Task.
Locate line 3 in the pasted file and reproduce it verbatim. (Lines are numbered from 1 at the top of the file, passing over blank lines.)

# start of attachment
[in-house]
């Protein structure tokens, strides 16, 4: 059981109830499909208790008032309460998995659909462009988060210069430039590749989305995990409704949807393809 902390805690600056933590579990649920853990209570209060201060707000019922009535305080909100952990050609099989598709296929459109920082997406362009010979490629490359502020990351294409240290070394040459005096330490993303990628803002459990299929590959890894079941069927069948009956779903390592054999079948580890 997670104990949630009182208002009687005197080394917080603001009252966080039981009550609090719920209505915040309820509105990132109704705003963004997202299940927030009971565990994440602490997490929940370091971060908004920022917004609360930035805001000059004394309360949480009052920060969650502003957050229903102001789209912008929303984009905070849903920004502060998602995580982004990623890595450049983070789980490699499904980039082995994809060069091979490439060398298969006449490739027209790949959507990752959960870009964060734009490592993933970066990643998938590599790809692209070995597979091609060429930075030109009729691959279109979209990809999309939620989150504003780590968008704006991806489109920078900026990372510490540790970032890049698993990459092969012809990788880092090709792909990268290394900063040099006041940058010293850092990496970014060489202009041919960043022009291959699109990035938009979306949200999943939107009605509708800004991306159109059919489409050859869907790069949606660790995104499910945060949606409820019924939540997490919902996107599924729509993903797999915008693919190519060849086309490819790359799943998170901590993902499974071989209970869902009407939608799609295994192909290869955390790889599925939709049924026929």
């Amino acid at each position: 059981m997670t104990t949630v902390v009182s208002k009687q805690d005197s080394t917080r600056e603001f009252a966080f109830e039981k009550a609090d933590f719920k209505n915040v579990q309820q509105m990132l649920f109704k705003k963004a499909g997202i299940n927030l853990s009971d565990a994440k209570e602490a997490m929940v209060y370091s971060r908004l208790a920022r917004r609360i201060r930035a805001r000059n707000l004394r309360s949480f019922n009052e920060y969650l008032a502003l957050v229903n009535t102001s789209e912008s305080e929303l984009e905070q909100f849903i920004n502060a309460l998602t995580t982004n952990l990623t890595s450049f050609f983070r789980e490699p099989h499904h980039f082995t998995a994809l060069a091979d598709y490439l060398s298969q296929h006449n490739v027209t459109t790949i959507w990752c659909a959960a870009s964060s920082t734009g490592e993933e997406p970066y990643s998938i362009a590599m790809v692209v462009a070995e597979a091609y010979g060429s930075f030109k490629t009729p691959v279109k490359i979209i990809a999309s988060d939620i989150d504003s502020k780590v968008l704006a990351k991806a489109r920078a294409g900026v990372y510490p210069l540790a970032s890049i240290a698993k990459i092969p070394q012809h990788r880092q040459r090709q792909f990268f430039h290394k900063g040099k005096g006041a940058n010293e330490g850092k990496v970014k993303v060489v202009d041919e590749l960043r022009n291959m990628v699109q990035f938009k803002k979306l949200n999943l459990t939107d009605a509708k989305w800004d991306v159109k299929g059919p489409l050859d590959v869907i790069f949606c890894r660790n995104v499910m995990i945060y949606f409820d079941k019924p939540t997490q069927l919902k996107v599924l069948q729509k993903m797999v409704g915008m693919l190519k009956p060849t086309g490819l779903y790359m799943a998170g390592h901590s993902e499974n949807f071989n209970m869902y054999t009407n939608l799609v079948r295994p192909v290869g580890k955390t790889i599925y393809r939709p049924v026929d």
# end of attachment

């Amino acid at each position: 059981m997670t104990t949630v902390v009182s208002k009687q805690d005197s080394t917080r600056e603001f009252a966080f109830e039981k009550a609090d933590f719920k209505n915040v579990q309820q509105m990132l649920f109704k705003k963004a499909g997202i299940n927030l853990s009971d565990a994440k209570e602490a997490m929940v209060y370091s971060r908004l208790a920022r917004r609360i201060r930035a805001r000059n707000l004394r309360s949480f019922n009052e920060y969650l008032a502003l957050v229903n009535t102001s789209e912008s305080e929303l984009e905070q909100f849903i920004n502060a309460l998602t995580t982004n952990l990623t890595s450049f050609f983070r789980e490699p099989h499904h980039f082995t998995a994809l060069a091979d598709y490439l060398s298969q296929h006449n490739v027209t459109t790949i959507w990752c659909a959960a870009s964060s920082t734009g490592e993933e997406p970066y990643s998938i362009a590599m790809v692209v462009a070995e597979a091609y010979g060429s930075f030109k490629t009729p691959v279109k490359i979209i990809a999309s988060d939620i989150d504003s502020k780590v968008l704006a990351k991806a489109r920078a294409g900026v990372y510490p210069l540790a970032s890049i240290a698993k990459i092969p070394q012809h990788r880092q040459r090709q792909f990268f430039h290394k900063g040099k005096g006041a940058n010293e330490g850092k990496v970014k993303v060489v202009d041919e590749l960043r022009n291959m990628v699109q990035f938009k803002k979306l949200n999943l459990t939107d009605a509708k989305w800004d991306v159109k299929g059919p489409l050859d590959v869907i790069f949606c890894r660790n995104v499910m995990i945060y949606f409820d079941k019924p939540t997490q069927l919902k996107v599924l069948q729509k993903m797999v409704g915008m693919l190519k009956p060849t086309g490819l779903y790359m799943a998170g390592h901590s993902e499974n949807f071989n209970m869902y054999t009407n939608l799609v079948r295994p192909v290869g580890k955390t790889i599925y393809r939709p049924v026929d």